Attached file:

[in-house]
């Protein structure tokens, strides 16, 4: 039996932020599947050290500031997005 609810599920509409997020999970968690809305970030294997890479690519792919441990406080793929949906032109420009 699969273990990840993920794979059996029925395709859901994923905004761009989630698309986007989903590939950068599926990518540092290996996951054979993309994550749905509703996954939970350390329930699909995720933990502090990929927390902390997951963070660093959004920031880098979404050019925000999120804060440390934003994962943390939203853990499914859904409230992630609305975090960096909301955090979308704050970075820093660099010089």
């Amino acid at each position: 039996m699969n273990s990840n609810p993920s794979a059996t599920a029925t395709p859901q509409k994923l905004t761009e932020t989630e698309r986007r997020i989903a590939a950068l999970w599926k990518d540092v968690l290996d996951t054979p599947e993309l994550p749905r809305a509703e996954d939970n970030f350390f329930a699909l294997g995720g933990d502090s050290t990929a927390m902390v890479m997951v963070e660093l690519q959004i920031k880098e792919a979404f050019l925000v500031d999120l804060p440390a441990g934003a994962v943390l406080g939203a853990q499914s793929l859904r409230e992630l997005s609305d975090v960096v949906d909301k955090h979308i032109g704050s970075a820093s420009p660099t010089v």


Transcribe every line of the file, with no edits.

[in-house]
């Protein structure tokens, strides 16, 4: 039996932020599947050290500031997005 609810599920509409997020999970968690809305970030294997890479690519792919441990406080793929949906032109420009 699969273990990840993920794979059996029925395709859901994923905004761009989630698309986007989903590939950068599926990518540092290996996951054979993309994550749905509703996954939970350390329930699909995720933990502090990929927390902390997951963070660093959004920031880098979404050019925000999120804060440390934003994962943390939203853990499914859904409230992630609305975090960096909301955090979308704050970075820093660099010089």
């Amino acid at each position: 039996m699969n273990s990840n609810p993920s794979a059996t599920a029925t395709p859901q509409k994923l905004t761009e932020t989630e698309r986007r997020i989903a590939a950068l999970w599926k990518d540092v968690l290996d996951t054979p599947e993309l994550p749905r809305a509703e996954d939970n970030f350390f329930a699909l294997g995720g933990d502090s050290t990929a927390m902390v890479m997951v963070e660093l690519q959004i920031k880098e792919a979404f050019l925000v500031d999120l804060p440390a441990g934003a994962v943390l406080g939203a853990q499914s793929l859904r409230e992630l997005s609305d975090v960096v949906d909301k955090h979308i032109g704050s970075a820093s420009p660099t010089v």